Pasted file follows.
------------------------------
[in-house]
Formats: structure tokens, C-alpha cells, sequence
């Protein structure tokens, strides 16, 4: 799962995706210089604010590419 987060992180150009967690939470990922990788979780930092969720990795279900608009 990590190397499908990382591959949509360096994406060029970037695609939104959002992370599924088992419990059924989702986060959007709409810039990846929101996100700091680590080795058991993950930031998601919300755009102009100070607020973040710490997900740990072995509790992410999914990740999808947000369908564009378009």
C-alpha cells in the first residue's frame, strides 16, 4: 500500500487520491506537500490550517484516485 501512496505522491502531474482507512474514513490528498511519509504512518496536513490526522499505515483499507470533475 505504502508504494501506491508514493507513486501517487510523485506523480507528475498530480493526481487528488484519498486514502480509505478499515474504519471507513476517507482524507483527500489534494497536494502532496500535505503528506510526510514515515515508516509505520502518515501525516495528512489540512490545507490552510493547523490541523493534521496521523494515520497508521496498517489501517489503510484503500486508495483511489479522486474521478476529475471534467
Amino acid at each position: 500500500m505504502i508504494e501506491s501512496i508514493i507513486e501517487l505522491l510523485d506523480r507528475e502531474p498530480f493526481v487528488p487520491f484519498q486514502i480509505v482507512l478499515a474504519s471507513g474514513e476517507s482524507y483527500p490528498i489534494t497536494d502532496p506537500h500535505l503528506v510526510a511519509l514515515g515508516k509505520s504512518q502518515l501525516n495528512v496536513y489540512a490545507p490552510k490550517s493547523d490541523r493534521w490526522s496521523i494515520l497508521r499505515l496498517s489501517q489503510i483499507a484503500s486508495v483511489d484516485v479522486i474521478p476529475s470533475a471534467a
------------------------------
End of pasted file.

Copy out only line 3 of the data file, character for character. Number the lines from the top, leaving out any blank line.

């Protein structure tokens, strides 16, 4: 799962995706210089604010590419 987060992180150009967690939470990922990788979780930092969720990795279900608009 990590190397499908990382591959949509360096994406060029970037695609939104959002992370599924088992419990059924989702986060959007709409810039990846929101996100700091680590080795058991993950930031998601919300755009102009100070607020973040710490997900740990072995509790992410999914990740999808947000369908564009378009």